Anglicanism covers a pretty broad range of Christian perspective and tradition, and yet, its various ‘parties’ or ‘streams’ or ‘flavours’ are similarly broad in their definitions. In particular, I’ve spent a great deal of time pondering what Anglo-Catholicism actually is. There seem to be several definitions out there, depending upon which Anglo-Catholic you ask. Most of them overlap a great deal, which can help identify the common core definition, but one can’t discount the wideness of the spectrum even in this small corner of Christianity.
#1: Anglo-Catholicism is about high liturgy
Compared to Protestant Christianity, all of Anglicanism is highly liturgical, but within Anglicanism there is quite a range – some Anglicans downplay the liturgical emphasis to the point where they resemble typical modern Evangelical churches. Anglo-Catholics, however, are the Anglicans who play up the liturgy in worship. In particular, there are people who specifically call themselves Anglo-Catholics because they like, prefer, or require fancier liturgical forms.
One way to illustrate the difference, briefly, is to look at the vestments wore by the ministers during the Eucharist service. Here is the Archbishop of Canterbury in fairly basic vestments (alb & stole).
Contrast that to the next picture where a priest is dressed in a chasuble, the altar is fancied up a lot more, the background of the church is beautiful, and there are more ministers assisting around the altar (albeit kneeling out of the way at the moment of the photograph).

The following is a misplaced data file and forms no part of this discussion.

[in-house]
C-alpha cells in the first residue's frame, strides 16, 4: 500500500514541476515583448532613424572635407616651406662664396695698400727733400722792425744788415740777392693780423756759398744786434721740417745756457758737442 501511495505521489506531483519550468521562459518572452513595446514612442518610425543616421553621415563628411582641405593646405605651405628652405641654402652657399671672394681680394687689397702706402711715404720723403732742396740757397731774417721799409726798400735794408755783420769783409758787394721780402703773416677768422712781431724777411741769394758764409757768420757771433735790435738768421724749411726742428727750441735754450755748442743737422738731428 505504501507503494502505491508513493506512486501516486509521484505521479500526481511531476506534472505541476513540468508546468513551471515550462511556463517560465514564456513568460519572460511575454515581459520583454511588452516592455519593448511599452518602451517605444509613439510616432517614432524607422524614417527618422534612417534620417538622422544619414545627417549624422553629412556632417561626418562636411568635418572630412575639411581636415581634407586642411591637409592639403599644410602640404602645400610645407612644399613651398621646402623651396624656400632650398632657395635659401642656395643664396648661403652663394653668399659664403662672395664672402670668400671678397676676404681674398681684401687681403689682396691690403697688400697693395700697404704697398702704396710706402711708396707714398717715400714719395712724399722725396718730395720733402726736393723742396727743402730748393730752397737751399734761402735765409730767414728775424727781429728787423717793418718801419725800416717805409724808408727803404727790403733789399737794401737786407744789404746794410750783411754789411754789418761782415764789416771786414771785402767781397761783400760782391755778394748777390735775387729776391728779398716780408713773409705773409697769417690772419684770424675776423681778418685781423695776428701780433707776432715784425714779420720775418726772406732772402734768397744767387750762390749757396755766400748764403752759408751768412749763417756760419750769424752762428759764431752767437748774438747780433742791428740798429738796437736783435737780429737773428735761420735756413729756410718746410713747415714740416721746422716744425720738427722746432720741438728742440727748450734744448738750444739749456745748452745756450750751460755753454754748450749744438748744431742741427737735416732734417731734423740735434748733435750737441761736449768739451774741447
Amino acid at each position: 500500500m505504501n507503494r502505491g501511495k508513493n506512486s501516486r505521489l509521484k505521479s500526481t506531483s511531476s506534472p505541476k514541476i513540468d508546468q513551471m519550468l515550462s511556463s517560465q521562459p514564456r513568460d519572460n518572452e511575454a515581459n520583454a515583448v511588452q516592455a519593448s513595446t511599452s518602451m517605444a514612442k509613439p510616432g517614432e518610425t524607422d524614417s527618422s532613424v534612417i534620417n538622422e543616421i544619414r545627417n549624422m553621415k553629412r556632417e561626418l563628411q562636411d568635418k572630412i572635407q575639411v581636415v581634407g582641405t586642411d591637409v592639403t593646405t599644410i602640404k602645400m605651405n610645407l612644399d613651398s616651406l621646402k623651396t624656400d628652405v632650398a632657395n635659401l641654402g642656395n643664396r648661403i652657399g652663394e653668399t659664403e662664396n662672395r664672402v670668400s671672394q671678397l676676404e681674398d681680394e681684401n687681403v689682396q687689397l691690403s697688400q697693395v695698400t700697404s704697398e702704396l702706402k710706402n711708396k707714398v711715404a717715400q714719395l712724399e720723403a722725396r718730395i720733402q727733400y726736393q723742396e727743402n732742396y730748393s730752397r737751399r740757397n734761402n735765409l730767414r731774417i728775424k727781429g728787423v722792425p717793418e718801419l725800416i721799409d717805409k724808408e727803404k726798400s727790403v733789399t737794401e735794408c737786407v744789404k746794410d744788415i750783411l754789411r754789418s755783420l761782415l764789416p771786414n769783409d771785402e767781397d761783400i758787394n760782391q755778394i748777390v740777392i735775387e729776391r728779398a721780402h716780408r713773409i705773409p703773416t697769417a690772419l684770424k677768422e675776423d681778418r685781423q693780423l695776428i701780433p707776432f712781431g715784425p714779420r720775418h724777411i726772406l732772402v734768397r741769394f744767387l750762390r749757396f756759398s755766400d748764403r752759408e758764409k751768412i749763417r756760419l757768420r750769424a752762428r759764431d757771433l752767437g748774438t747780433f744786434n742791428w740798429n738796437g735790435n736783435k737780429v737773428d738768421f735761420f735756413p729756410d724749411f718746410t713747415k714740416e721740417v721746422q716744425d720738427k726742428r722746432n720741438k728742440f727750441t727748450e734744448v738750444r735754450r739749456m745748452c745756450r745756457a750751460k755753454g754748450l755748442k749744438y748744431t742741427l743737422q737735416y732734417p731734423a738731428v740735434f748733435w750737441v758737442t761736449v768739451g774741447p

In this reckoning of Anglo-Catholicism, it’s not so much a theological position as it is of practice. It’s really a type of spirituality that makes heavy use of ritual and visual and tactile expressions of faith. This is not a bad thing in itself, though it does receive a bad reputation sometimes because many liberal Anglicans (liberal to the point of non-christianity) are often into high church liturgy and thus call themselves Anglo-Catholic. The issues of that liberal subset aside, the Anglo-Catholic spirituality is a legitimate expression of Christianity.
Besides vestments, other typical Anglo-Catholic liturgical traditions include:
- more making the sign of the cross during the Eucharistic prayers
- increased use of incense and number of candles
- holy water available at the entrances to the place of worship
- more art (stained-glass windows, carvings, statues, frescoes, etc.)
- more chanting and singing the liturgy, less speaking
- more bowing, kneeling, and other such gestures throughout worship
Overall, the general attitude is that “more is better” because worship is about honoring God, so minimizing worship is like telling God we don’t care about him all that much, while fancying things up as much as possible expresses our devotion and allegiance to him.
#2: Anglo-Catholicism is a set of theological positions
Anglicanism is broad not only in liturgy, but in theological perspectives too. Although our tradition is rooted around the same core orthodoxy as historic Christianity, the details that orbit that core are not defined dogmatically, allowing for a healthy diversity. It is in that context where Anglo-Catholicism comes in as the particularly Catholic (and less reformed/protestant) theological perspective.
Exactly what doctrines count as Anglo-Catholic may be described differently from person to person, but in general here are some of the doctrines that they’d ascribe:
- more emphasis on sanctification than on justification
- more active role of the departed saints in the life of the Church on earth